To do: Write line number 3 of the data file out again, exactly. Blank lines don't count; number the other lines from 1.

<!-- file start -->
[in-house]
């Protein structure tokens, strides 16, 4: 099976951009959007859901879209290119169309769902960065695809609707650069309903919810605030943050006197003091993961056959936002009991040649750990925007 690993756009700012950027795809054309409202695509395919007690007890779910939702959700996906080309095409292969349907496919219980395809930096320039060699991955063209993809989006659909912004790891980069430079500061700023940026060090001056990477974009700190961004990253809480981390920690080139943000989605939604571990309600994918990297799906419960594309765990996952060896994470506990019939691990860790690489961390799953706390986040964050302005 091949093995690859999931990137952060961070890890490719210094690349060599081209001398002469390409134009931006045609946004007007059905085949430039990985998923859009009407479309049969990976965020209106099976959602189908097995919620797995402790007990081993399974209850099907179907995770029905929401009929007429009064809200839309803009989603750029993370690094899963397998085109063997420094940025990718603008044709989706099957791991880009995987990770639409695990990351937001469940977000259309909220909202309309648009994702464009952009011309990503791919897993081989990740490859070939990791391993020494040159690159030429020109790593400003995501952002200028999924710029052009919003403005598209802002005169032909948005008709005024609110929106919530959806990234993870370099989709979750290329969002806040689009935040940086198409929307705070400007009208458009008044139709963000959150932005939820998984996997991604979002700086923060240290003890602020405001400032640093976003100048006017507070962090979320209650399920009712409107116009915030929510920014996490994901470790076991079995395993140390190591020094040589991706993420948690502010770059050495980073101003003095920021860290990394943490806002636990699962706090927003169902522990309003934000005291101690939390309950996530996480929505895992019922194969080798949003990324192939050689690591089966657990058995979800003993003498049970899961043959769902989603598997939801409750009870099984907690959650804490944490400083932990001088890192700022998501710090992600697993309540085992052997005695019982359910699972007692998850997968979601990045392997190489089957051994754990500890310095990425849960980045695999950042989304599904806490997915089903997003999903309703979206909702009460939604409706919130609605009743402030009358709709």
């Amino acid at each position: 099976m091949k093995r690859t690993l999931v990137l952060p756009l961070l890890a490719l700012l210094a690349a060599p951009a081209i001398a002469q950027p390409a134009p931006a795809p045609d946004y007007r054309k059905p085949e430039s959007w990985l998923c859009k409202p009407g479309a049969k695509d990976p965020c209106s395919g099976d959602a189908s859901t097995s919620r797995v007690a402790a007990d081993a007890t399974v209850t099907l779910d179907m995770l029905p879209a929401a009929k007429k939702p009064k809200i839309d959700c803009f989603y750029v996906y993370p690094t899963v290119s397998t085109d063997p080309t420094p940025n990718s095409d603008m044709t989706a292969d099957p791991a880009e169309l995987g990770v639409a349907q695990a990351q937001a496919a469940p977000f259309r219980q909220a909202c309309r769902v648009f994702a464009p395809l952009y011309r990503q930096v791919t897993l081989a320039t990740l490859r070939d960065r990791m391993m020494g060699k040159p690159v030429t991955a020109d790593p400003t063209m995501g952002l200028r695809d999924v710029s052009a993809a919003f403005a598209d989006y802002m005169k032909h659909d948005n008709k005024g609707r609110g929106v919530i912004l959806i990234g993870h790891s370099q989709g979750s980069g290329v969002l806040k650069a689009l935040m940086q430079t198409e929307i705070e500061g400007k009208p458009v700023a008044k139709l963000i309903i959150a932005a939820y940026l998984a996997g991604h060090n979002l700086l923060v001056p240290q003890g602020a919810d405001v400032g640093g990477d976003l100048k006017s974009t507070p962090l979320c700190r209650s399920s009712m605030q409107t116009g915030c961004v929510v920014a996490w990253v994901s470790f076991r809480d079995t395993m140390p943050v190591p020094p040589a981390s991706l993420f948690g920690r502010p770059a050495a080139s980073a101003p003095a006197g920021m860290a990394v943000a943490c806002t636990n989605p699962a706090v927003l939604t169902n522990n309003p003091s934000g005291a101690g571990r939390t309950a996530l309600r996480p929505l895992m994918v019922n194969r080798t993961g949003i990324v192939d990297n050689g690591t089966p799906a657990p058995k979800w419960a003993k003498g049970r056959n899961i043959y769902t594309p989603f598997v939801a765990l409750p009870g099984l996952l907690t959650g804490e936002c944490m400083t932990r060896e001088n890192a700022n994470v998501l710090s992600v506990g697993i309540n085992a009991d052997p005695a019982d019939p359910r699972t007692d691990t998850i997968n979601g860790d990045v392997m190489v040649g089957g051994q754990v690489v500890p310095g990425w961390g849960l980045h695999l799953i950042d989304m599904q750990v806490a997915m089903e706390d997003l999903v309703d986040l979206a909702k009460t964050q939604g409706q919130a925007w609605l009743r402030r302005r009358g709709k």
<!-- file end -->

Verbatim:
């Amino acid at each position: 099976m091949k093995r690859t690993l999931v990137l952060p756009l961070l890890a490719l700012l210094a690349a060599p951009a081209i001398a002469q950027p390409a134009p931006a795809p045609d946004y007007r054309k059905p085949e430039s959007w990985l998923c859009k409202p009407g479309a049969k695509d990976p965020c209106s395919g099976d959602a189908s859901t097995s919620r797995v007690a402790a007990d081993a007890t399974v209850t099907l779910d179907m995770l029905p879209a929401a009929k007429k939702p009064k809200i839309d959700c803009f989603y750029v996906y993370p690094t899963v290119s397998t085109d063997p080309t420094p940025n990718s095409d603008m044709t989706a292969d099957p791991a880009e169309l995987g990770v639409a349907q695990a990351q937001a496919a469940p977000f259309r219980q909220a909202c309309r769902v648009f994702a464009p395809l952009y011309r990503q930096v791919t897993l081989a320039t990740l490859r070939d960065r990791m391993m020494g060699k040159p690159v030429t991955a020109d790593p400003t063209m995501g952002l200028r695809d999924v710029s052009a993809a919003f403005a598209d989006y802002m005169k032909h659909d948005n008709k005024g609707r609110g929106v919530i912004l959806i990234g993870h790891s370099q989709g979750s980069g290329v969002l806040k650069a689009l935040m940086q430079t198409e929307i705070e500061g400007k009208p458009v700023a008044k139709l963000i309903i959150a932005a939820y940026l998984a996997g991604h060090n979002l700086l923060v001056p240290q003890g602020a919810d405001v400032g640093g990477d976003l100048k006017s974009t507070p962090l979320c700190r209650s399920s009712m605030q409107t116009g915030c961004v929510v920014a996490w990253v994901s470790f076991r809480d079995t395993m140390p943050v190591p020094p040589a981390s991706l993420f948690g920690r502010p770059a050495a080139s980073a101003p003095a006197g920021m860290a990394v943000a943490c806002t636990n989605p699962a706090v927003l939604t169902n522990n309003p003091s934000g005291a101690g571990r939390t309950a996530l309600r996480p929505l895992m994918v019922n194969r080798t993961g949003i990324v192939d990297n050689g690591t089966p799906a657990p058995k979800w419960a003993k003498g049970r056959n899961i043959y769902t594309p989603f598997v939801a765990l409750p009870g099984l996952l907690t959650g804490e936002c944490m400083t932990r060896e001088n890192a700022n994470v998501l710090s992600v506990g697993i309540n085992a009991d052997p005695a019982d019939p359910r699972t007692d691990t998850i997968n979601g860790d990045v392997m190489v040649g089957g051994q754990v690489v500890p310095g990425w961390g849960l980045h695999l799953i950042d989304m599904q750990v806490a997915m089903e706390d997003l999903v309703d986040l979206a909702k009460t964050q939604g409706q919130a925007w609605l009743r402030r302005r009358g709709k």